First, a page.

by Brad Moon | April 4, 2014 1:28 pm
As the parent of three primary school-aged children, I am all too familiar with schoolyard squabbles. They can be loud, they’re often a result of one kid overreacting, they escalate quickly and, more often than not, they leave everyone scratching their heads.
The very public spat between T-Mobile (TMUS) and BlackBerry (BBRY) reminds me an awful lot of these spats. It has now escalated beyond mud-flinging on blogs and Twitter (TWTR) … with BlackBerry making a very real business decision, announcing it is ending its licensing agreement with T-Mobile.
When your company is in survival mode and desperately struggling to get its smartphones into the hands of customers, removing them as an option for the country’s fourth-largest wireless carrier seems like a poor strategy no matter how angry you might be at it. This is the kind of disconnect from reality that has resulted in BlackBerry stock losing nearly 90% of its value over the past three years.
So … how did this fight get so far?
Here’s the T-Mobile BlackBerry fight, in a nutshell:
T-Mobile sent an e-mail to its BlackBerry-using customers, offering them a zero-down Apple (AAPL) iPhone 5s if they switched from their BlackBerry. The move, which easily could’ve been seen as kicking BlackBerry while it was down, inflamed BlackBerry owners, BBRY stock investors and CEO John Chen.
Taking to his company’s official blog, John Chen writes about T-Mobile’s “clearly inappropriate and ill-conceived marketing promotion,” expressing the “outrage” felt by himself and BlackBerry’s loyal customers.
Meanwhile, BBRY stock took a hit.
Clearly recognizing that this developing T-Mobile BlackBerry fight was escalating, T-Mobile CEO John Legere quickly took to Twitter, proclaiming: “BlackBerry users, I’m hearing you loud and clear.”
TMUS then published its own blog post that took a shot at John Chen for wanting to “limit customer choice,” but included a pretty sweet offer for its BlackBerry customers: Trade in your old BlackBerry device and get $200 towards any smartphone. Better yet, trade it in on a “beautiful new” BlackBerry Q10 or Z10 smartphone and get an additional $50 off.
So BlackBerry customers get the chance to upgrade to a more modern device and a financial incentive to stick with BlackBerry and give its new BB10 operating system a whirl.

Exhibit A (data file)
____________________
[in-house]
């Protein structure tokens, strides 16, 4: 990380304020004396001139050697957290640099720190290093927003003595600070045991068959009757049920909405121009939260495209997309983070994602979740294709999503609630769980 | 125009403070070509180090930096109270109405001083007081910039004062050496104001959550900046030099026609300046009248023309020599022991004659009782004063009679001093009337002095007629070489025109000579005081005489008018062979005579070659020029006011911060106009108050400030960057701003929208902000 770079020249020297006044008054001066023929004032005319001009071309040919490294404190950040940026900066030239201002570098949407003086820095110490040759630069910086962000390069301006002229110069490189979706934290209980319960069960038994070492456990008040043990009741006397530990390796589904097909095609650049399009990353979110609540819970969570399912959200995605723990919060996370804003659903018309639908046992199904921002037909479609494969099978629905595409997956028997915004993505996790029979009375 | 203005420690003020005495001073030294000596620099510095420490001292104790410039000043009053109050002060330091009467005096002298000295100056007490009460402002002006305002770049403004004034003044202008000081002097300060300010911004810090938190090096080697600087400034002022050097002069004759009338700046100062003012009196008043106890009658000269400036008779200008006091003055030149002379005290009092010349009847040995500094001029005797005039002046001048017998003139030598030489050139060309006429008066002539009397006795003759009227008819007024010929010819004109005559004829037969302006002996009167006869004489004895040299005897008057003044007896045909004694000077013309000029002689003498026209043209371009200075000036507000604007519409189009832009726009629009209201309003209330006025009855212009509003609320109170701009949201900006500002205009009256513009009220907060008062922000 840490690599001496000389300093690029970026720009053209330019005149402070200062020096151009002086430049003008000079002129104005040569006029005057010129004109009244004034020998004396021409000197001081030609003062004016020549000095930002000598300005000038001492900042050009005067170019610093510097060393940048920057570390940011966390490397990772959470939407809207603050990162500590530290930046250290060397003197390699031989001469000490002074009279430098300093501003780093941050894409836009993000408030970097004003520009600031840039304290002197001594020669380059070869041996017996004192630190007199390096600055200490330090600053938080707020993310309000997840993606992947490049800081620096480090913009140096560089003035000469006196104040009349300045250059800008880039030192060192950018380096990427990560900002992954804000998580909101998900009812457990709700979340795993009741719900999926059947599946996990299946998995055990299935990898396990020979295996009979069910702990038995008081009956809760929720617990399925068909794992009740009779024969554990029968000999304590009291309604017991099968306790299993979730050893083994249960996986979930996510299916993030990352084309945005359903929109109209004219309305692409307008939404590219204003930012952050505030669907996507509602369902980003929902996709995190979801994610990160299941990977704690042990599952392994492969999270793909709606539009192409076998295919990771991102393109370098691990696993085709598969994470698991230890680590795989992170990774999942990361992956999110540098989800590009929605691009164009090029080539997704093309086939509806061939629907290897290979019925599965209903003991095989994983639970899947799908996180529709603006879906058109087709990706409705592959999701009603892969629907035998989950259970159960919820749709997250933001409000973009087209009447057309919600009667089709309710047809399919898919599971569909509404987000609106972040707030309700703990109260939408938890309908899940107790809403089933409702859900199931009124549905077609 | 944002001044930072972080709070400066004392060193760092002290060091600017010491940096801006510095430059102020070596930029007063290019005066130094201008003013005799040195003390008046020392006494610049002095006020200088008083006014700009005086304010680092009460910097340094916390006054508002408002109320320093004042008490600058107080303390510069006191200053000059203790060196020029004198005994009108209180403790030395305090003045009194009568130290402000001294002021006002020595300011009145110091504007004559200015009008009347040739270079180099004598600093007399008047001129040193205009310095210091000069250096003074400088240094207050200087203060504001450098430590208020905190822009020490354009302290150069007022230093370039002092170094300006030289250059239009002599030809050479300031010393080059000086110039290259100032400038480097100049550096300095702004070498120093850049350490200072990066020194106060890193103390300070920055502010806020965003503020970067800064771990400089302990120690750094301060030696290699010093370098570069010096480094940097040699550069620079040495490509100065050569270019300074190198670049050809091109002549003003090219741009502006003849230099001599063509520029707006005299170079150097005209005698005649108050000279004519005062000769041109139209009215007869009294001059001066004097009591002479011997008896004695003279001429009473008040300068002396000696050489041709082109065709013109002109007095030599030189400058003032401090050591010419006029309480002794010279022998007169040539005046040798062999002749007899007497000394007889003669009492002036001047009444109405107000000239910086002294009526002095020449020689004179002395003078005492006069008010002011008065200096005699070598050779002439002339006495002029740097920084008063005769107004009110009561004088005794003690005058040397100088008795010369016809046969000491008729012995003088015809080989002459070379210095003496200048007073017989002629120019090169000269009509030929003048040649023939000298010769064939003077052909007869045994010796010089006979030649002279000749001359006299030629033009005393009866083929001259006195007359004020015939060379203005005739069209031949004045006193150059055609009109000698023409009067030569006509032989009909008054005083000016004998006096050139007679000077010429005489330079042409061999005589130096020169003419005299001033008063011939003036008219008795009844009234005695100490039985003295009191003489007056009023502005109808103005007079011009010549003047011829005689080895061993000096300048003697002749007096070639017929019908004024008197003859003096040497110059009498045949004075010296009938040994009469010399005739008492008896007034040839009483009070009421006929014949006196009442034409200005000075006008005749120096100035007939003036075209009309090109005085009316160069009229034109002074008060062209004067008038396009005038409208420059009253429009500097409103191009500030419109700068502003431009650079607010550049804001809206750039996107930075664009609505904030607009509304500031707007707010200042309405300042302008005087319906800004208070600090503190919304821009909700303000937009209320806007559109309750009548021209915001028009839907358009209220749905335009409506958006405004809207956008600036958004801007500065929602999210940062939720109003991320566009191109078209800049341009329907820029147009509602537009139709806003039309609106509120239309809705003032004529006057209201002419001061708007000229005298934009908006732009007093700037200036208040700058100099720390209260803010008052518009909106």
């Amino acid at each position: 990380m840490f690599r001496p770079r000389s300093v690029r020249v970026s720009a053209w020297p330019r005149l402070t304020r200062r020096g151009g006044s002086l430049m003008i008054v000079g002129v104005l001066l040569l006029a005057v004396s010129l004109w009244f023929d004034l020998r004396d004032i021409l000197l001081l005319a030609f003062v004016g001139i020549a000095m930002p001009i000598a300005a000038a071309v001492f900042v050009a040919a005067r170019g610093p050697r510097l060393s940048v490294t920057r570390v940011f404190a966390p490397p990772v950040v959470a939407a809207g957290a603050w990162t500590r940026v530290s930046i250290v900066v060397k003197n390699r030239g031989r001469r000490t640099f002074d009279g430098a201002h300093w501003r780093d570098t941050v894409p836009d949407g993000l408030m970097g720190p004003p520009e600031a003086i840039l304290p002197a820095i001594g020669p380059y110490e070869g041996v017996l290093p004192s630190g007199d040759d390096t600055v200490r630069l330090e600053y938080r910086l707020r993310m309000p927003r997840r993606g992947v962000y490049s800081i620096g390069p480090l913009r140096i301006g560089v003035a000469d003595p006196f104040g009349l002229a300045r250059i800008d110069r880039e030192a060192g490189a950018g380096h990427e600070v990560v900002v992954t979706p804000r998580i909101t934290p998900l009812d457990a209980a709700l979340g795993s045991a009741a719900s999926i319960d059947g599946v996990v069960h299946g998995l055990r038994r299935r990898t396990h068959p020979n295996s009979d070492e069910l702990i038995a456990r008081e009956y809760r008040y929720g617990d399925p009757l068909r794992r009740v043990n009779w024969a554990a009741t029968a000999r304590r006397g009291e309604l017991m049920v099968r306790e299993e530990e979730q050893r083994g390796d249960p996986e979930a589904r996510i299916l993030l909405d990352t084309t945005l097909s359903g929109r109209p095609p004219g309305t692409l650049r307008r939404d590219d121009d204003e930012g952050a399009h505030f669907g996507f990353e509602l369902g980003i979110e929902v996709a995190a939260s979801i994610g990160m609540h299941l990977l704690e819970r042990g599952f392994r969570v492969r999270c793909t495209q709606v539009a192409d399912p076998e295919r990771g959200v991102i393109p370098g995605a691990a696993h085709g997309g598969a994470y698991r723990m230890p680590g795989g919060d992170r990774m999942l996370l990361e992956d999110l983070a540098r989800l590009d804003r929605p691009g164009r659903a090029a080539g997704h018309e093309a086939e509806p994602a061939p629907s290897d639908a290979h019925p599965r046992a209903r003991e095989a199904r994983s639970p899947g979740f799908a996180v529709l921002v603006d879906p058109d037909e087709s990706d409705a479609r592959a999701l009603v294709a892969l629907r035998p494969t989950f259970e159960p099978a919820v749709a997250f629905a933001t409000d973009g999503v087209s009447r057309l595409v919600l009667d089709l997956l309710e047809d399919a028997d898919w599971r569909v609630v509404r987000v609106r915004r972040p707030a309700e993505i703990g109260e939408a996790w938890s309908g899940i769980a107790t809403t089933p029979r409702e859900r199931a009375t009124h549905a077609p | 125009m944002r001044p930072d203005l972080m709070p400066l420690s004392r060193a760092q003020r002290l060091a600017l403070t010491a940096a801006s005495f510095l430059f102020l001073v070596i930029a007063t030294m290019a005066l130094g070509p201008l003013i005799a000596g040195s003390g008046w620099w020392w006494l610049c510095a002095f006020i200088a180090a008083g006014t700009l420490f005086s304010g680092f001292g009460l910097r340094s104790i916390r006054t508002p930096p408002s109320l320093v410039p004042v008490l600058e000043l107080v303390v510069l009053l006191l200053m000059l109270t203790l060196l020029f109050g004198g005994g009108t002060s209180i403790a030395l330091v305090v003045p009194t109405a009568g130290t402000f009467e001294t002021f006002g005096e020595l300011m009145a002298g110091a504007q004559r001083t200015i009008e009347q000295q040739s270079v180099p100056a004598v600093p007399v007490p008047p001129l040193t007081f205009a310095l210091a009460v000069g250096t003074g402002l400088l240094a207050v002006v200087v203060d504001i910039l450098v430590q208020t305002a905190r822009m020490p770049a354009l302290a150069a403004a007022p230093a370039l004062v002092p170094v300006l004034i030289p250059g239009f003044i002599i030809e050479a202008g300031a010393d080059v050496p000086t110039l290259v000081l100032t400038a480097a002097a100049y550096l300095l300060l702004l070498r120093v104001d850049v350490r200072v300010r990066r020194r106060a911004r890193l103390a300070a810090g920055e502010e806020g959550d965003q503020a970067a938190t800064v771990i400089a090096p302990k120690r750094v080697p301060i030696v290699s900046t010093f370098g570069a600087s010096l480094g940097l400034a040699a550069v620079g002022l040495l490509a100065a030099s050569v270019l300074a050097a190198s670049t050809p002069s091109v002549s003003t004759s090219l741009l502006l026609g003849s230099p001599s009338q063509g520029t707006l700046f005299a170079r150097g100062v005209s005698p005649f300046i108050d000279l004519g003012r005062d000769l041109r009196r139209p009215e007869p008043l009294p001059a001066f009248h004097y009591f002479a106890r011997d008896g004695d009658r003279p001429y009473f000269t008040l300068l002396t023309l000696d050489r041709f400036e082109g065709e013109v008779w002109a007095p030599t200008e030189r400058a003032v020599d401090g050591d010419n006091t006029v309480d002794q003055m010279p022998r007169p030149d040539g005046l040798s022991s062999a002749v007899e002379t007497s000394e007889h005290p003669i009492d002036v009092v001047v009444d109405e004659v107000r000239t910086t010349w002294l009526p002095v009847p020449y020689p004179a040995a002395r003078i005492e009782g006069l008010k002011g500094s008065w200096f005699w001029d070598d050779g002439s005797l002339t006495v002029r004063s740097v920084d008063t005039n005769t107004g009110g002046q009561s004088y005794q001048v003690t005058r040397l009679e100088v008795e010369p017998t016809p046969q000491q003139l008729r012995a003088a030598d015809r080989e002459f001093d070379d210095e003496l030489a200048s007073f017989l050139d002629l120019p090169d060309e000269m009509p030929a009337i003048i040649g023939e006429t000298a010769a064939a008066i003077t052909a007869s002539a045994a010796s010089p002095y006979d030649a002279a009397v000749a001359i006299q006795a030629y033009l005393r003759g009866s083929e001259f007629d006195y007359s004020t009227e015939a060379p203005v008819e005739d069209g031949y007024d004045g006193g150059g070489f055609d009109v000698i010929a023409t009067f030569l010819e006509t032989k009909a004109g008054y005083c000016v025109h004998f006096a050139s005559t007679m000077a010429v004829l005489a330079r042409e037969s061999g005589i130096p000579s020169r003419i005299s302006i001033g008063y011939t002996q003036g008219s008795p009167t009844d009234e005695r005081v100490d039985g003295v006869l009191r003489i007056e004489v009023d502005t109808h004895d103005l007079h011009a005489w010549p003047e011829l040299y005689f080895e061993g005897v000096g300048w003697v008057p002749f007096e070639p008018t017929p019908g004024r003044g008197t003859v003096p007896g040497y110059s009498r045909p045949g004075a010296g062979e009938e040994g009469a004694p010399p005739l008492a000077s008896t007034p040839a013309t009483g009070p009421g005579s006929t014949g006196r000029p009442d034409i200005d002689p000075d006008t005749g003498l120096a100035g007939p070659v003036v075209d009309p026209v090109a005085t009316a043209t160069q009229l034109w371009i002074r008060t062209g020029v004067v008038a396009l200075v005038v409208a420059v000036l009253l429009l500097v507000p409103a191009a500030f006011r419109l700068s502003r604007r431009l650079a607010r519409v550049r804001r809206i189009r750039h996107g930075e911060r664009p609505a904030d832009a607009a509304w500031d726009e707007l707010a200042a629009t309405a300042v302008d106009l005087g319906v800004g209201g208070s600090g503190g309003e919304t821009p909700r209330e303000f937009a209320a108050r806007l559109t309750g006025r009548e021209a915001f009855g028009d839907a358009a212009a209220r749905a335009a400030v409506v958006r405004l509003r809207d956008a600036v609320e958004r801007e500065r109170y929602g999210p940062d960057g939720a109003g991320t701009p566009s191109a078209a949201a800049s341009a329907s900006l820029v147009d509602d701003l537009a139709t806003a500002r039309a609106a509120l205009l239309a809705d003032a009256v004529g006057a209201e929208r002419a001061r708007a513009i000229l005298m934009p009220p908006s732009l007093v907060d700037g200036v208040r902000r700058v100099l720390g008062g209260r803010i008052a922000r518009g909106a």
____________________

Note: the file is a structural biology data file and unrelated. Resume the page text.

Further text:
That should have been the end of the T-Mobile BlackBerry fight.
Well, this was embarrassing — and not a good sign at all for BBRY stock holders holding to hope that that those BB10 devices would mark the start of a turnaround.
Of the BlackBerry faithful who took advantage of the new T-Mobile offer, 94% ditched their old BlackBerry for a new anything else. Could have been an iPhone, a Samsung (SSNLF) Galaxy or a Windows Phone device, but it wasn’t a BlackBerry.
The point is, after all the name-calling and outrage, when existing BlackBerry owners were offered an additional $50 to upgrade to a new BB10 device, all but 6% of those who gave up their Bolds and Storms took less money to flee the BlackBerry camp altogether.
Clearly not taking the news of BlackBerry desertion very well, BBRY issued a press release announcing it was parting ways with T-Mobile, ending the carrier’s license to sell BlackBerries, effective April 25. The reason?
“Regretfully, at this time, our strategies are not complementary and we must act in the best interest of our BlackBerry customers.”
Existing T-Mobile BlackBerry customers will continue to receive support, but that’s it. Supplies of BlackBerry devices are drying up at T-Mobile’s 2,000 or so U.S. stores, and the only ones currently showing up on its website are the Q10 (new and refurbished).
By ending its license agreement with T-Mobile, BlackBerry effectively took all its toys and stormed off. This T-Mobile BlackBerry fight — justified or not — was the last thing the struggling smartphone maker needed, especially as Microsoft (MSFT) and Nokia (NOK) continue to make gains and grow Windows Phone’s third-place mobile market share.
Yanking BlackBerry smartphones out of T-Mobile showrooms has no real impact on TMUS — that’s just more shelf space to display phone that are selling — but this sort of behavior will ultimately catch up to BBRY stock.
As of this writing, Brad Moon did not hold a position in any of the aforementioned securities.
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